LS1.C: Organization for Matter and Energy Flow in Organisms All animals need food in order to live and grow. They obtain their food from plants or from other animals. Plants need water and light to live and grow. (K-LS1-1)
ETS1.B: Developing Possible Solutions Designs can be conveyed through sketches, drawings, or physical models. These representations are useful in communicating ideas for a problem’s solutions to other people
PS3.B: Conservation of Energy and Energy Transfer Sunlight warms Earth’s surface.
K.G.1 Describe objects in the environment using names of shapes, and describe the relative positions of these objects using terms such as above, below, beside, in front of, behind, and next to.
K.G.3 Identify shapes as two-dimensional (lying in a plane, “flat”) or three-dimensional (“solid”).
Patterns: Patterns in the natural world can be observed, used to describe phenomena, and used as evidence. (K-ESS21)
K.MD.A.2 Directly compare two objects with a measurable attribute in common, to see which object has “more of”/”less of” the attribute, and describe the difference.
MP.4 Model with mathematics.
K.CC Counting and Cardinality
PS4.B: Electromagnetic Radiation Objects can be seen if light is available to illuminate them or if they give off their own light.
(1-PS4-2) Some materials allow light to pass through them, others allow only some light through and others block all the light and create a dark shadow on any surface beyond them, where the light cannot reach. Mirrors can be used to redirect a light beam.
LS1.A: Structure and Function. Plants also have different parts (roots, stems, leaves, flowers, fruits) that help them survive and grow
ESS1.A: The Universe and its Stars Patterns of the motion of the sun, moon, and stars in the sky can be observed, described, and predicted. (1-ESS1-1)
ESS1.B: Earth and the Solar System Seasonal patterns of sunrise and sunset can be observed, described, and predicted
Patterns in the natural world can be observed, used to describe phenomena, and used as evidence.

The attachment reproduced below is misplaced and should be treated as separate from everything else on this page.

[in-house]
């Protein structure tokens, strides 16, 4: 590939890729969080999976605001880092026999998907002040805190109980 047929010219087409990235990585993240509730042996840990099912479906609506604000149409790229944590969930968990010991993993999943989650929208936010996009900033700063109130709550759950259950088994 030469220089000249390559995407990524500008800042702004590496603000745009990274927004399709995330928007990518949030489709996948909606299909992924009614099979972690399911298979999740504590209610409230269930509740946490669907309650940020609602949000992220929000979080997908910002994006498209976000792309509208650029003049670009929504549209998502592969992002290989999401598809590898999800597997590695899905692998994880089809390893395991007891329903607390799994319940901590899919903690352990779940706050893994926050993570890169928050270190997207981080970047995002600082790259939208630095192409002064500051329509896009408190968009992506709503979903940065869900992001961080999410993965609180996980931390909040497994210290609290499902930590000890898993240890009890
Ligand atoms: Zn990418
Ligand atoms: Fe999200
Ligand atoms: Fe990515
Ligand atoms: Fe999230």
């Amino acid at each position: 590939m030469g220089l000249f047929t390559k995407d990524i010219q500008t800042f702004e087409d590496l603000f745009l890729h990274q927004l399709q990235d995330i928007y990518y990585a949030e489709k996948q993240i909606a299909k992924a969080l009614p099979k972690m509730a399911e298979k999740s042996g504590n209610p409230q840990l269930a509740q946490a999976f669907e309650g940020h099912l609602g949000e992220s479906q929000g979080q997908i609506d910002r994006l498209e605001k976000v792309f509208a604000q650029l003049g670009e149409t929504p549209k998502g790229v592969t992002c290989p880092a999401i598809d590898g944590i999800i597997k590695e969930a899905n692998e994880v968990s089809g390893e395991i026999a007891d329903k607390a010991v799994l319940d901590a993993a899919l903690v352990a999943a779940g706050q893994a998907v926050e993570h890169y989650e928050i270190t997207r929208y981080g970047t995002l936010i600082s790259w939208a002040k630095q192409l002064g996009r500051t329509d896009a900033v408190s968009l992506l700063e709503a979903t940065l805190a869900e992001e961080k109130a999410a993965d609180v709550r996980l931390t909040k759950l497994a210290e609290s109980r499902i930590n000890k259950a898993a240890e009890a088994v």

Scientific Knowledge Assumes an Order and Consistency in Natural Systems Science assumes natural events happen today as they happened in the past. (1ESS1-1) Many events are repeated.
W.1.8 With guidance and support from adults, recall information from experiences or gather information from provided sources to answer a question
PS1.A: Structure and Properties of Matter Different kinds of matter exist and many of them can be either solid or liquid, depending on temperature.
Cause and Effect: Events have causes that generate observable patterns.
LS2.A: Interdependent Relationships in Ecosystems Plants depend on water and light to grow. (2-LS2-1)
MP.4 Model with mathematics
ETS1.B: Developing Possible Solutions Designs can be conveyed through sketches, drawings, or physical models. These representations are useful in communicating ideas for a problem’s solutions to other people.
ESS2.B: Plate Tectonics and Large-Scale System Interactions Maps show where things are located. One can map the shapes and kinds of land and water in any area. (2-ESS2-2)
ESS2.C: The Roles of Water in Earth’s Surface Processes Water is found in the ocean, rivers, lakes, and ponds. Water exists as solid ice and in liquid form
SL.3.3 Ask and answer questions about information from a speaker, offering appropriate elaboration and detail
Systems and System Models A system can be described in terms of its components and their interactions. (3-LS4-4)
Scientific Knowledge Assumes an Order and Consistency in Natural Systems Science assumes consistent patterns in natural systems. (3-LS4-1)
MP.4 Model with mathematics
PS3.B: Conservation of Energy and Energy Transfer Energy is present whenever there are moving objects, sound, light, or heat. When objects collide, energy can be transferred from one object to another, thereby changing their motion. In such collisions, some energy is typically also transferred to the surrounding air; as a result, the air gets heated and sound is produced. (4-PS3-2)
(4-PS3-3) Light also transfers energy from place to place.
MP.2 Reason abstractly and quantitatively. (4-ESS3-1)
MP.4 Model with mathematics. (4-ESS3-1)
Similarities and differences in patterns can be used to sort and classify natural phenomena. (4PS4-1)
Systems and System Models A system can be described in terms of its components and their interactions
ESS1.C: The History of Planet Earth Local, regional, and global patterns of rock formations reveal changes over time due to earth forces, such as earthquakes. The presence and location of certain fossil types indicate the order in which rock layers were formed. (4-ESS1-1)